In fact, this anti-plastic campaign has in one stroke achieved what the paper industry could not achieve in its decade-long direct campaign to boost paper’s image in public eyes. There is a consumer psychology involved in why the ‘Planet or Plastic?’ campaign has more credible ring to it than the direct pro-paper campaigns. When papermakers directly appeal to consumers to not think paper a unsustainable product causing harm to forests, consumers are prone to fall to a stereotype that ‘makers are bound to favor their product’. This tendency pre-empts mind to see the logic or facts presented in favor of the argument that paper is really good and it being unsustainable or anti-forest is just a myth or a misnomer. However, when a consumers industry launches a movement with a good socio-environmental intention for the benefit of mankind by denouncing a certain hazardous product and advocating another product in its place, public minds are strongly influenced by the credibility of entire effort which is supported by neutral facts and data, and also by a subconscious feeling that the effort has no vested interest to get fulfilled. In ‘Planet or Plastic?’ campaign, the crusade is against plastic, which has been shown, through enough valid data, doing utter damage to the planet’s ecosystem. It’s not in the favor of paper directly and it’s in the process that paper emerges out to be one of the various climate saving components, which is quite trustworthy.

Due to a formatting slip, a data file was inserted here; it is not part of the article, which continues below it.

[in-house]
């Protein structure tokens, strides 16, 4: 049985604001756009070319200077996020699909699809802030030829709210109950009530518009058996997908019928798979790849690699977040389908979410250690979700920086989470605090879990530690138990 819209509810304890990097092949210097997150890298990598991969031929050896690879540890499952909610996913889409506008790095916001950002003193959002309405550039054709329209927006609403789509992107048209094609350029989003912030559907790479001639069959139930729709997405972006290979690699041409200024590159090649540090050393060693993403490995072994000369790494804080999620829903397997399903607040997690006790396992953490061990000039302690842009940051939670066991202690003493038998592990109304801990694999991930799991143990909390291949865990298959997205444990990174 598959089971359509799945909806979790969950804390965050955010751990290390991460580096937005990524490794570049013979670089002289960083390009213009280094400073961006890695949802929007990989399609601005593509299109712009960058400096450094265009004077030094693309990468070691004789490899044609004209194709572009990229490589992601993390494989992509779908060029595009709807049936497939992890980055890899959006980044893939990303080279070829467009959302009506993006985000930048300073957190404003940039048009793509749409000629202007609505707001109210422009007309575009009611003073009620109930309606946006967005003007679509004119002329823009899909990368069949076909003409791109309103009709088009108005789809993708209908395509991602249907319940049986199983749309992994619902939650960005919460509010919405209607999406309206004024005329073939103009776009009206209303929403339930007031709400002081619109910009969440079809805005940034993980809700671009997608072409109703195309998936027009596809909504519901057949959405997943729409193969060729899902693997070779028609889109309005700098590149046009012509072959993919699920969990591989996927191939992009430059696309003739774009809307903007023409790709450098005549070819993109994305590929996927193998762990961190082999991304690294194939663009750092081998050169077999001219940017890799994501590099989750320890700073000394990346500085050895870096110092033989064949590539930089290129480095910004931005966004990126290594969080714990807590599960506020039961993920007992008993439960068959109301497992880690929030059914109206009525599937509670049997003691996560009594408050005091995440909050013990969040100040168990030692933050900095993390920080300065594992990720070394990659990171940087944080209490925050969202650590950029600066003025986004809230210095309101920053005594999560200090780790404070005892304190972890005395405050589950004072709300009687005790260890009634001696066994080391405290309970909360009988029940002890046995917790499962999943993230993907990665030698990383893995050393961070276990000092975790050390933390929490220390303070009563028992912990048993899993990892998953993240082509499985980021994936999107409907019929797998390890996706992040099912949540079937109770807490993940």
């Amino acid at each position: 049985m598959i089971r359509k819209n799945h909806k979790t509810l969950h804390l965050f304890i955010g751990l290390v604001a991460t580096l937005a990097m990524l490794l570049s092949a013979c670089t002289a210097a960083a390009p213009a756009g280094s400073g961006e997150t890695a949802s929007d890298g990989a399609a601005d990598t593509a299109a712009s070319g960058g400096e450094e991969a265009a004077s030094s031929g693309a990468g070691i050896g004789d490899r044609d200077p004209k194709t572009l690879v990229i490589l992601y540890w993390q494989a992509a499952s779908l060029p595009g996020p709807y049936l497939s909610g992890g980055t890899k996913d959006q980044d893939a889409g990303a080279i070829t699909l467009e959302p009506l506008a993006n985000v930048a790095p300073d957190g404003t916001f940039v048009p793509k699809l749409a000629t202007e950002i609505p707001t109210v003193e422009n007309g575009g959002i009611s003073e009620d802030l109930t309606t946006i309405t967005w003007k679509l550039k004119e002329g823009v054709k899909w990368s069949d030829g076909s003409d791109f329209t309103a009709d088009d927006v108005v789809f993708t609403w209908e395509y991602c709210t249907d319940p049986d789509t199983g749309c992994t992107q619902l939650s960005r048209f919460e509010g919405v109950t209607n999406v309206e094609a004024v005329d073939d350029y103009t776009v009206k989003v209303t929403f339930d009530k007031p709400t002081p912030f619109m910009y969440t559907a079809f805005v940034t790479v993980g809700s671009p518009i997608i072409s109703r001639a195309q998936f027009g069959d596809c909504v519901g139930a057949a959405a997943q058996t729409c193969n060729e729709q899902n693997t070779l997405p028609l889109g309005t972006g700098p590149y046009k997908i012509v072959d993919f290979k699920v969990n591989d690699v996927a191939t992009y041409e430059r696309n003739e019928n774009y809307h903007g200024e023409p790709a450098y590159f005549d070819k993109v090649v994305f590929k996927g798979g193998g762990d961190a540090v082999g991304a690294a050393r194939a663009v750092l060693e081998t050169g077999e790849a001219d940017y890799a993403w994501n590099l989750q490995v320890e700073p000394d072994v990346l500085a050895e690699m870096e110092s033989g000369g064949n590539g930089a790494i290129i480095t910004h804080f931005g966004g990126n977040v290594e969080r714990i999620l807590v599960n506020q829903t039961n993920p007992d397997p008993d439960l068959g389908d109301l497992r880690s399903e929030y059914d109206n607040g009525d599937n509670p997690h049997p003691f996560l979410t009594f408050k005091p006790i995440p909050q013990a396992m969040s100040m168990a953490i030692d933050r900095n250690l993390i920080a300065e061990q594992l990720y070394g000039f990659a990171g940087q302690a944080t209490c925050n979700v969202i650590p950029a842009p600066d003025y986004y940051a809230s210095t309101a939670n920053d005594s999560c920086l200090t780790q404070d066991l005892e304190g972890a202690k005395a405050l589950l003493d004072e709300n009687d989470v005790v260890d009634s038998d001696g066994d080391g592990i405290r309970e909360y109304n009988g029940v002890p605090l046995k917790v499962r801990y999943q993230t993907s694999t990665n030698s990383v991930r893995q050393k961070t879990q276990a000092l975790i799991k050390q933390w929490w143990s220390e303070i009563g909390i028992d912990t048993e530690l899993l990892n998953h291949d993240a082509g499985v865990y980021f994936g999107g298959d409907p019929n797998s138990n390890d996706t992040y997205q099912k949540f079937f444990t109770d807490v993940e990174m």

Planet or Plastic?: A Bold Question
Three acutely penetrating lines summarize National Geographic’s campaign and alert us to a harrowing reality of plastic choking the planet – WE MADE PLASTIC. WE DEPEND ON IT. NOW WE’RE DROWNING IN IT. The sound made by it quite fierce to both plastic makers and users, but for different reasons. The jolt is felt more when such efforts go beyond just lip-syncing to canvassing the whole problem through a dedicated amassing of data and spreading them among masses. This campaign just did that. The campaign is awareness-cum-action oriented, where on action part Nat Geo did away with plastic wrappers and adopted a paper cover (PEFC-Certified Paper) that can be recycled. This is a huge step in reducing the big problem of single-use plastic pollution in our oceans one small step at a time. Moreover, the Editors did an outstanding job on dedicating one whole issue of the magazine on ocean impact. The magazine cover was illustrated with work of Artist Jorge Gambo. The cover shows a plastic bag half submerged with floating part resembling an iceberg with haunting lines: 18 billion pounds of plastic ends up in the ocean each year. And, that’s just the tip of the iceberg. No better allegory can be imagined because that’s (18 billion pounds) the equivalent of five grocery bags of plastic trash sitting on every foot of coastline around the world!
To build support for the ‘Planet or Plastic?’ campaign, National Geographic is asking people around the world to pledge to reduce their reliance on single-use plastic. Those who take the pledge will become part of a new global community working to stem the tide of plastics polluting the ocean.